>Want to win the Jules Verne trophy?

>The fictional character Phileas Fogg in the novel Around the world in 80 days by Jules Verne, first published in 1873, circumnavigated the world on a combination of rail and steam ship on a wager of   £20,000 set by his friends at his social club.  This feat today and it’s current real life record holders is memorialized by the “Jules Verne Trophy” that resides in Paris.    The current record holder did the trip in a trimaran very recently early in 2010 in just under 48 days, 8 hours.  This boat, also from France hopes to do the trip in 40 days.  The attempt will be made in 2012 in a boat capable of a top speed of 50kts.  It’s hard to imagine the boat going that fast much less holding together for the whole trip.  

This video is a bit long, and is in French. However, it’s got some amazing footage of the boat underway. It’s the current Jules Verne record holder from 2006.  Well, I guess that the true feat is to make it around in once piece and a bit faster than the other guy.   Unlike the rest of us, these guys head into bad weather so that they can get a bit faster time.

Even better than the boats that sail for the trophy, is the sculpture itself by American artist Tom Shannon, known for his remarkable pieces, some of which float in the air on a magnetic field or suspended by wires. Check out his site for some amazing photos of his work.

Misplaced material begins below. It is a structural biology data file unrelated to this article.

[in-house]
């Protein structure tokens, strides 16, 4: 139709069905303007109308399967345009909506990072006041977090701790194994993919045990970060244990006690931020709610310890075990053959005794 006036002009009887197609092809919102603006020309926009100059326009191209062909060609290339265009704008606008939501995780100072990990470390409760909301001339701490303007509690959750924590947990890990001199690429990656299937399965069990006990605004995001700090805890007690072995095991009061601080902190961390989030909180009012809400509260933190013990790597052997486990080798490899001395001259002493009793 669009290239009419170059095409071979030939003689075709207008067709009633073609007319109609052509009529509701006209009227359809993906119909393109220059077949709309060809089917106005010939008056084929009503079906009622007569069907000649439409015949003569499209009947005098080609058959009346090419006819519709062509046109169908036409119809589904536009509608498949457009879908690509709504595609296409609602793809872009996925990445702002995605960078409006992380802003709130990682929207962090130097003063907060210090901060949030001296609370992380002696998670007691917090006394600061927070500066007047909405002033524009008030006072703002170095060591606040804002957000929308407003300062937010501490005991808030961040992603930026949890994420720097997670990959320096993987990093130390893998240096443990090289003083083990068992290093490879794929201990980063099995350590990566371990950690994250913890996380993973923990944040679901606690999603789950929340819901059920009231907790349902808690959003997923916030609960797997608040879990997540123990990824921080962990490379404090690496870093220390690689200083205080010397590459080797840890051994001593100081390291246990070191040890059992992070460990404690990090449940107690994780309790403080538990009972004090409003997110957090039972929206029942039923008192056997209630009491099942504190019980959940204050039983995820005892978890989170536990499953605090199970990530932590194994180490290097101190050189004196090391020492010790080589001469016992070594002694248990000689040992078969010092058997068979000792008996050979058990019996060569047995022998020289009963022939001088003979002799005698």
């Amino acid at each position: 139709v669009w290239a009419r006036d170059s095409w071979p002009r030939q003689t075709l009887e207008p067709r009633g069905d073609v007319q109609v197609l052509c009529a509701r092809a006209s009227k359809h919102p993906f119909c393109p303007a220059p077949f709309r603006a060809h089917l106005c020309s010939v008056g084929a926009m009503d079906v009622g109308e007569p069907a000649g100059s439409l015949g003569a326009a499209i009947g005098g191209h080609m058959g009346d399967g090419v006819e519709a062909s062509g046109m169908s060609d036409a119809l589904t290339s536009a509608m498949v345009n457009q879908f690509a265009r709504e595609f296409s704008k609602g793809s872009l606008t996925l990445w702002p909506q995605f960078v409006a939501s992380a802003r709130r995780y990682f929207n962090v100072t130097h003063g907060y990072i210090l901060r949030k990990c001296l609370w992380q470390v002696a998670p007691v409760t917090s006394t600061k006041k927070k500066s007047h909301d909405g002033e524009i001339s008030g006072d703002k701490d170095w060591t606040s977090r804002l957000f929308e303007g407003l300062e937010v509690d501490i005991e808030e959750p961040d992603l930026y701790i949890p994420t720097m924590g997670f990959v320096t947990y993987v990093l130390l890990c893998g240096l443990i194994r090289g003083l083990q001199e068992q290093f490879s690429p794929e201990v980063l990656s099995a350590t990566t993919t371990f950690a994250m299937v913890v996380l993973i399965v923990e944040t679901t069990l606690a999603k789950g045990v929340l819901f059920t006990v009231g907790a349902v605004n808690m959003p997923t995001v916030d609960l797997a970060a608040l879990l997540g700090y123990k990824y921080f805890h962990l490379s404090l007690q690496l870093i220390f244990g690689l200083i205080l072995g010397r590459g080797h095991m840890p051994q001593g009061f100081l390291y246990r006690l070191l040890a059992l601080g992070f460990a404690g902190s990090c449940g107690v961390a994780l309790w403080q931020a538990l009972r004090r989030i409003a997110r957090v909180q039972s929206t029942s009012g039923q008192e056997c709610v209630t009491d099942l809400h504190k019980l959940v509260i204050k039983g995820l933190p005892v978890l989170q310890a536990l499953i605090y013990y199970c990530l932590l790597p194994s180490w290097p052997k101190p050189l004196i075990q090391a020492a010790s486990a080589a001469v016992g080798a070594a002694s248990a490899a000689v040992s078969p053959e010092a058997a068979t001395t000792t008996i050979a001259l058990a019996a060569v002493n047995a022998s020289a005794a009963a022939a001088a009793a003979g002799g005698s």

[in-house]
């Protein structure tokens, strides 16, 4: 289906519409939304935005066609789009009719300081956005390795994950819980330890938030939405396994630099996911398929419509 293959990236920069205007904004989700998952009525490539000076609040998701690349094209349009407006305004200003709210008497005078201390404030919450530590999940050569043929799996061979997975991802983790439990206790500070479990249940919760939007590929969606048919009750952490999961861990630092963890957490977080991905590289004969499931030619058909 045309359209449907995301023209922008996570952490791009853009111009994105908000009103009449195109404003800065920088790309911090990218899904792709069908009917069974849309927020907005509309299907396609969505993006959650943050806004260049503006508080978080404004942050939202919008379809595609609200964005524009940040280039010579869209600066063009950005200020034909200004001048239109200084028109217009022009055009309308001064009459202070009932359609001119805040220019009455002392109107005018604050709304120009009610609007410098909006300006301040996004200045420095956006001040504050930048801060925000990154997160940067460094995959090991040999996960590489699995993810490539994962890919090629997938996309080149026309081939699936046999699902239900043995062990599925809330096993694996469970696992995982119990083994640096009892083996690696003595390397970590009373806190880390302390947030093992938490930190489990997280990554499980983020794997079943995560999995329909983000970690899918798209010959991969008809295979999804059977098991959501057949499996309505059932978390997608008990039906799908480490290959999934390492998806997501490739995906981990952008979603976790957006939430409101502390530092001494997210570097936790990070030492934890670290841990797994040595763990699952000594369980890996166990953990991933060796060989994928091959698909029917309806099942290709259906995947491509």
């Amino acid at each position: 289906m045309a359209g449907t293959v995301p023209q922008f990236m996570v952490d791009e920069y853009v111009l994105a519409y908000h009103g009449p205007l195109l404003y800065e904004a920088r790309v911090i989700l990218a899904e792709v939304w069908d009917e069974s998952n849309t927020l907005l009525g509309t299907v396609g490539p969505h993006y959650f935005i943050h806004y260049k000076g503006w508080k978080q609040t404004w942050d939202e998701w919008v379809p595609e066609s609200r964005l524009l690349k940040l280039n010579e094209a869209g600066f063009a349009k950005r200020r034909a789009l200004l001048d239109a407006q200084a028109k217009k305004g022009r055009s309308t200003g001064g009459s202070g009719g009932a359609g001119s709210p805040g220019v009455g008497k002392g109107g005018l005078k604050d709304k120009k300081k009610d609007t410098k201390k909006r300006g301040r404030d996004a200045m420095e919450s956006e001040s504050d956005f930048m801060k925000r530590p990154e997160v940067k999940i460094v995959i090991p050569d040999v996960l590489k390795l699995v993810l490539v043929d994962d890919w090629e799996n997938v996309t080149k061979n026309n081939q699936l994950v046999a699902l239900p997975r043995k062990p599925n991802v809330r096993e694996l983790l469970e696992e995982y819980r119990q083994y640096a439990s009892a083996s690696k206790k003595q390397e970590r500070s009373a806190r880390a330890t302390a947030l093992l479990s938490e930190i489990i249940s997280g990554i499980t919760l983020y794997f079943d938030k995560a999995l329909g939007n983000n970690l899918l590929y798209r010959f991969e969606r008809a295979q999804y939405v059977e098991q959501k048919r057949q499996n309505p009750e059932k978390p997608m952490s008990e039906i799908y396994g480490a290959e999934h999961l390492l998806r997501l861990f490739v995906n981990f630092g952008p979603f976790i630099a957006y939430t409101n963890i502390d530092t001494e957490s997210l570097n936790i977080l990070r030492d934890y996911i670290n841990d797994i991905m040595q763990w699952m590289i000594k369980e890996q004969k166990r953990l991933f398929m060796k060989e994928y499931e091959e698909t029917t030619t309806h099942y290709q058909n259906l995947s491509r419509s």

The sculpture that he created to serve as the perpetual Jules Verne trophy and the holders of the trophy through the years are described in Wickepedia.  The following is an excerpt from the description.
“The “Trophy Jules Verne”, placed under the high patronage of the French Culture Ministry, was the subject of a public order of the visual arts delegation with the American artist Thomas Shannon.
The work is a floating hull on a magnetic field moored by a cable as an anchor retains a ship. All dimensions have rigorous symbolic meaning. In proportions, the midship beam of the hull correspond to the diameter of the Earth. The ray of each end is proportional to that of the moon. And the radius of the curvature of the frames is that of the sun. The competitors of the Trophy Jules Verne race around the Earth against time, with only the sun and the moon as companions and time keepers.
The sculpture is placed on a cast aluminum base, on which the names of the sailors having won the Trophy are engraved. The French National Navy museum in Paris hosts and maintains the Trophy. Each of winners received a miniature counterpart of this Trophy, magnetized like the original one.

During an official ceremony, the precedent holder gives the Trophy to the victorious crew who receives the hull and must moor it in the magnetic field.”

A remarkable trophy for a remarkable voyage.  While I will have my own voyages I don’t think that I lust after the excitement that these guys seek.

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